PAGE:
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A New Generation Of Desktop Storage

While all pre-built desktops and laptops come with a hard drive, it’s not uncommon for users to look for a more mobile way to store their data rather than carrying their entire machine with them to all destinations. External hard drives have been the answer to this lack of mobility ever since the ingenuity of a floppy disk met with the carrying capacity of standard disk or optical memory and while many users have their needs met by existing externals, the paradigm of “bigger, faster, and cheaper” in the tech industry rings true as Seagate unveils the Innov8.

USB_Desktop_External_Drive



The Seagate Innov8 is first in its class in a variety of ways. Its 8TB capacity is something rarely seen in externals and the reason for this is transfer speed. External hard drives usually connect to a machine through a USB cable and with the standard transfer rates of USB 2.0 and even USB 3.0, uploading and accessing such a massive quantity of data was not feasible. Seagate has solved this by being the first and only pioneer to not only use USB Type-C connections to access data, but also for power needs. The Innov8 reduces the additional power cord required for external hard drives of this size by making it energy efficient enough that just one Type-C connector can power the device. Additionally, with the recent release of USB 3.1, an 8TB drive is no longer some overwhelming beast of a data load to sift through when armed with speeds up to 10Gbps.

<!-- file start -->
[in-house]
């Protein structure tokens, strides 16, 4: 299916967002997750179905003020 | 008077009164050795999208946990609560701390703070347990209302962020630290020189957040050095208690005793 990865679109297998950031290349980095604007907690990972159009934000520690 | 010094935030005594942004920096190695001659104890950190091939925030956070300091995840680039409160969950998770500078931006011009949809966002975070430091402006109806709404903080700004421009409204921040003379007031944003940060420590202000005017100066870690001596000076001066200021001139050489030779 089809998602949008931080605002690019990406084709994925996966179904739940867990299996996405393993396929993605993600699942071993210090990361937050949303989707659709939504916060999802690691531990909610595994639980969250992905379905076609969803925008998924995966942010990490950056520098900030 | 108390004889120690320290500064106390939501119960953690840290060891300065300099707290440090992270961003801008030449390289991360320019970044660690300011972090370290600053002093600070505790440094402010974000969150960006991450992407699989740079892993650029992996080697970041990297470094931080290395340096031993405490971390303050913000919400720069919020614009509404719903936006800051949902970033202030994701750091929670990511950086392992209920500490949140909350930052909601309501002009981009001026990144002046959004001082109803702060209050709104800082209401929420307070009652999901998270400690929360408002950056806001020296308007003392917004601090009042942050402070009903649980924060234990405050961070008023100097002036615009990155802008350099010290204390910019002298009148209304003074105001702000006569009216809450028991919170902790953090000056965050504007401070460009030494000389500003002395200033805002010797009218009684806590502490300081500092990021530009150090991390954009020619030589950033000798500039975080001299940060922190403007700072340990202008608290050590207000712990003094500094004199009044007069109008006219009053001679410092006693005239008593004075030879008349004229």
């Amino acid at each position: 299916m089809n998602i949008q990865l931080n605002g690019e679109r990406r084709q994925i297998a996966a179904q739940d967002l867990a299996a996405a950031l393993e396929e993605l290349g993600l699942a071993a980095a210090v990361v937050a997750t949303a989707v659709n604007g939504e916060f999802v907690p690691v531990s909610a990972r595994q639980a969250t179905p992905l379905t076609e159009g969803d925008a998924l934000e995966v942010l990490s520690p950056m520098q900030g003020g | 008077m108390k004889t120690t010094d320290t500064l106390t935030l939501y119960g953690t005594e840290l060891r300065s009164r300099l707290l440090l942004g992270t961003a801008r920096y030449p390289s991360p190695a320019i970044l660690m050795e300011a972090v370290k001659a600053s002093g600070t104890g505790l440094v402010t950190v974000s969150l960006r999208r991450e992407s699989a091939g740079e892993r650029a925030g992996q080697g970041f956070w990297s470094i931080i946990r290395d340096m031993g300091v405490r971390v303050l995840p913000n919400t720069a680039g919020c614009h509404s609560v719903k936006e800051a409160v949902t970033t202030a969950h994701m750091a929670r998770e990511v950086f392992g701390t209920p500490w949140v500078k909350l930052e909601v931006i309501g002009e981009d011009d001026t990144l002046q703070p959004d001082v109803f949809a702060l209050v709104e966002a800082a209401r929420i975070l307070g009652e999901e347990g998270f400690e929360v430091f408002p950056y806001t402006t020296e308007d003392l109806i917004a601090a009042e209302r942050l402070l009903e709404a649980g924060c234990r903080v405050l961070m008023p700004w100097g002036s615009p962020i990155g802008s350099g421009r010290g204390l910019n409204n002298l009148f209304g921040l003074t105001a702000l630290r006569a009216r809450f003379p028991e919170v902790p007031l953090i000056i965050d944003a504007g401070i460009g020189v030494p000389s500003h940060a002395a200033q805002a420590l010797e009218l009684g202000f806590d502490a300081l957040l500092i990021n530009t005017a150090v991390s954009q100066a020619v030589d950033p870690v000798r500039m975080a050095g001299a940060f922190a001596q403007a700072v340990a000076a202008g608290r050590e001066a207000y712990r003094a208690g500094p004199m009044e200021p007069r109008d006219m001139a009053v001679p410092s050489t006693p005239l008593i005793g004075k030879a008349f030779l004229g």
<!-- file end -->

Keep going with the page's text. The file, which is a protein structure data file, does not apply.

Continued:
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Portable, Plugable USB Type C Dock Station

With the single USB-C port of the new MacBook laptop we knew a power station and/or dock station was right behind.  Here is a Kickstarter compaign to address the single port computer and connecting all your peripheral gadgets to your new computer.

The ultimate dock station will power and charge your system using USB’s new Power Delivery specification, while providing an additional alternate mode video output up to 4K resolution, gigabit Ethernet, audio input/output, and 4 USB ports.  The tall slender design of the dock station packs a number of sockets to support any type of peripheral you need to connect.

In addition, the USB 3.1 Type-C specification supports a feature called “VESA Alternate Mode” which works with the built-in graphics processor on supported systems to provide video output at resolutions up to 4K.  This is particularly important given the up-tick in TVs and monitors which are being released with a 4K specification.  The other two display outputs in the Ultimate Dock are enabled by the DisplayLink DL-3900 graphics processor, which can support two additional 1080P displays at 60Hz.  The DisplayLink driver is still in development, but the Kickstarter campaign claims the driver will have a final release by the time the dock station hits full production.

The Plugable Ultimate USB-C Universal Docking Station supports:

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USB 3.1 Connector, Physical Design, Universal Connector

It is all over the internet, the universal USB connector; however, it is difficult to find the physical design or look of the connector.  Most websites are posting old style 2.0 or 3.0 connectors.  From reading through the USB.org documentation, we have the following physical design specs. USB, universal connector, female   USB, universal connector, male   From the notes in the document, these designs could change, but at least we have an idea. Continue Reading

Peddle to the Metal with USB 3.1 Spec